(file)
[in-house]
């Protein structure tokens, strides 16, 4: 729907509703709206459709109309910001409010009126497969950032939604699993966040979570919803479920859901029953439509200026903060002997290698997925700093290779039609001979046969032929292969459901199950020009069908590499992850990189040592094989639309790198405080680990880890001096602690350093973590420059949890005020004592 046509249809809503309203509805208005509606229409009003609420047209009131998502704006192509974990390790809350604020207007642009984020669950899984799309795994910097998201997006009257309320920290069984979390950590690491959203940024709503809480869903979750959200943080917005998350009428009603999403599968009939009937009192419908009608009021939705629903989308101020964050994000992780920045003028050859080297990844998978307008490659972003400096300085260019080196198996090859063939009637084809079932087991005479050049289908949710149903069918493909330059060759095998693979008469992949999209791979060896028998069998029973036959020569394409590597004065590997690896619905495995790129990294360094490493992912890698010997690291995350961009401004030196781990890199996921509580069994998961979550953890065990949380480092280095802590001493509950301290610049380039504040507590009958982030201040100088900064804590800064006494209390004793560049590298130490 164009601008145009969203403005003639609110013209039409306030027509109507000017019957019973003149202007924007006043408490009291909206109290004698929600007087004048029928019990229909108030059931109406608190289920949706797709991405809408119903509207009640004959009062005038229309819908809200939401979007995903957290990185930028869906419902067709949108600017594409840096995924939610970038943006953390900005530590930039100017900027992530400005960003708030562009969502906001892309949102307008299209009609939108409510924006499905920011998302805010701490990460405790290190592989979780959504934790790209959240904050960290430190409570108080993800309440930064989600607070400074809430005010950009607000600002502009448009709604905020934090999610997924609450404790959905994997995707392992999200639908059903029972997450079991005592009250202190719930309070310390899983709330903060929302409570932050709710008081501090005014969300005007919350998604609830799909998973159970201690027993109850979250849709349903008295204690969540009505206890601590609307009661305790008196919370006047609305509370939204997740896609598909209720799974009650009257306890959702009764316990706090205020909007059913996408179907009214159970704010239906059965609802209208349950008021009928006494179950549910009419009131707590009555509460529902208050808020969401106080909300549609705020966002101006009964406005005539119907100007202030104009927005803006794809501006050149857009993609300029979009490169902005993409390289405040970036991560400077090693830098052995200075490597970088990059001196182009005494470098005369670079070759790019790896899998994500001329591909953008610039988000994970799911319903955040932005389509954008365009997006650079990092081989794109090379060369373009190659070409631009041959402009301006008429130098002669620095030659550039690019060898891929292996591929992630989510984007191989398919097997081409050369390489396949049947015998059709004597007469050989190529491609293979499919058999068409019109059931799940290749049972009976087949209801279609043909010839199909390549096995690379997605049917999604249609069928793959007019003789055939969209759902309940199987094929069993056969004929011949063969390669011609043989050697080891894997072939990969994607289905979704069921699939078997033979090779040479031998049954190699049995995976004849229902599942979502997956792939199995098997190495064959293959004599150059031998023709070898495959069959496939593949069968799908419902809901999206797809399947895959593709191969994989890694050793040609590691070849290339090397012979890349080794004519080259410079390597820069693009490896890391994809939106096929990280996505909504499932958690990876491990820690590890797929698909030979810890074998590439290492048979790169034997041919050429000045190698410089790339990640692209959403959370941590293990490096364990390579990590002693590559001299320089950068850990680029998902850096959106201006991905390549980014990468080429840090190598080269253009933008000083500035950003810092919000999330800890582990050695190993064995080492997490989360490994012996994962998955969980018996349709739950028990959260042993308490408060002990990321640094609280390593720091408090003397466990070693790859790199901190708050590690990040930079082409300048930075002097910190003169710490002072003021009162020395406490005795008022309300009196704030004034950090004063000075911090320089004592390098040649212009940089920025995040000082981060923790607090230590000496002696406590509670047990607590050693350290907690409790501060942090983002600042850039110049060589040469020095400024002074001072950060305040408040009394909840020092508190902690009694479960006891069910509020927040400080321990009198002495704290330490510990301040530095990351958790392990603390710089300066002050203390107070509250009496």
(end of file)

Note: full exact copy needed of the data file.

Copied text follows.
[in-house]
């Protein structure tokens, strides 16, 4: 729907509703709206459709109309910001409010009126497969950032939604699993966040979570919803479920859901029953439509200026903060002997290698997925700093290779039609001979046969032929292969459901199950020009069908590499992850990189040592094989639309790198405080680990880890001096602690350093973590420059949890005020004592 046509249809809503309203509805208005509606229409009003609420047209009131998502704006192509974990390790809350604020207007642009984020669950899984799309795994910097998201997006009257309320920290069984979390950590690491959203940024709503809480869903979750959200943080917005998350009428009603999403599968009939009937009192419908009608009021939705629903989308101020964050994000992780920045003028050859080297990844998978307008490659972003400096300085260019080196198996090859063939009637084809079932087991005479050049289908949710149903069918493909330059060759095998693979008469992949999209791979060896028998069998029973036959020569394409590597004065590997690896619905495995790129990294360094490493992912890698010997690291995350961009401004030196781990890199996921509580069994998961979550953890065990949380480092280095802590001493509950301290610049380039504040507590009958982030201040100088900064804590800064006494209390004793560049590298130490 164009601008145009969203403005003639609110013209039409306030027509109507000017019957019973003149202007924007006043408490009291909206109290004698929600007087004048029928019990229909108030059931109406608190289920949706797709991405809408119903509207009640004959009062005038229309819908809200939401979007995903957290990185930028869906419902067709949108600017594409840096995924939610970038943006953390900005530590930039100017900027992530400005960003708030562009969502906001892309949102307008299209009609939108409510924006499905920011998302805010701490990460405790290190592989979780959504934790790209959240904050960290430190409570108080993800309440930064989600607070400074809430005010950009607000600002502009448009709604905020934090999610997924609450404790959905994997995707392992999200639908059903029972997450079991005592009250202190719930309070310390899983709330903060929302409570932050709710008081501090005014969300005007919350998604609830799909998973159970201690027993109850979250849709349903008295204690969540009505206890601590609307009661305790008196919370006047609305509370939204997740896609598909209720799974009650009257306890959702009764316990706090205020909007059913996408179907009214159970704010239906059965609802209208349950008021009928006494179950549910009419009131707590009555509460529902208050808020969401106080909300549609705020966002101006009964406005005539119907100007202030104009927005803006794809501006050149857009993609300029979009490169902005993409390289405040970036991560400077090693830098052995200075490597970088990059001196182009005494470098005369670079070759790019790896899998994500001329591909953008610039988000994970799911319903955040932005389509954008365009997006650079990092081989794109090379060369373009190659070409631009041959402009301006008429130098002669620095030659550039690019060898891929292996591929992630989510984007191989398919097997081409050369390489396949049947015998059709004597007469050989190529491609293979499919058999068409019109059931799940290749049972009976087949209801279609043909010839199909390549096995690379997605049917999604249609069928793959007019003789055939969209759902309940199987094929069993056969004929011949063969390669011609043989050697080891894997072939990969994607289905979704069921699939078997033979090779040479031998049954190699049995995976004849229902599942979502997956792939199995098997190495064959293959004599150059031998023709070898495959069959496939593949069968799908419902809901999206797809399947895959593709191969994989890694050793040609590691070849290339090397012979890349080794004519080259410079390597820069693009490896890391994809939106096929990280996505909504499932958690990876491990820690590890797929698909030979810890074998590439290492048979790169034997041919050429000045190698410089790339990640692209959403959370941590293990490096364990390579990590002693590559001299320089950068850990680029998902850096959106201006991905390549980014990468080429840090190598080269253009933008000083500035950003810092919000999330800890582990050695190993064995080492997490989360490994012996994962998955969980018996349709739950028990959260042993308490408060002990990321640094609280390593720091408090003397466990070693790859790199901190708050590690990040930079082409300048930075002097910190003169710490002072003021009162020395406490005795008022309300009196704030004034950090004063000075911090320089004592390098040649212009940089920025995040000082981060923790607090230590000496002696406590509670047990607590050693350290907690409790501060942090983002600042850039110049060589040469020095400024002074001072950060305040408040009394909840020092508190902690009694479960006891069910509020927040400080321990009198002495704290330490510990301040530095990351958790392990603390710089300066002050203390107070509250009496």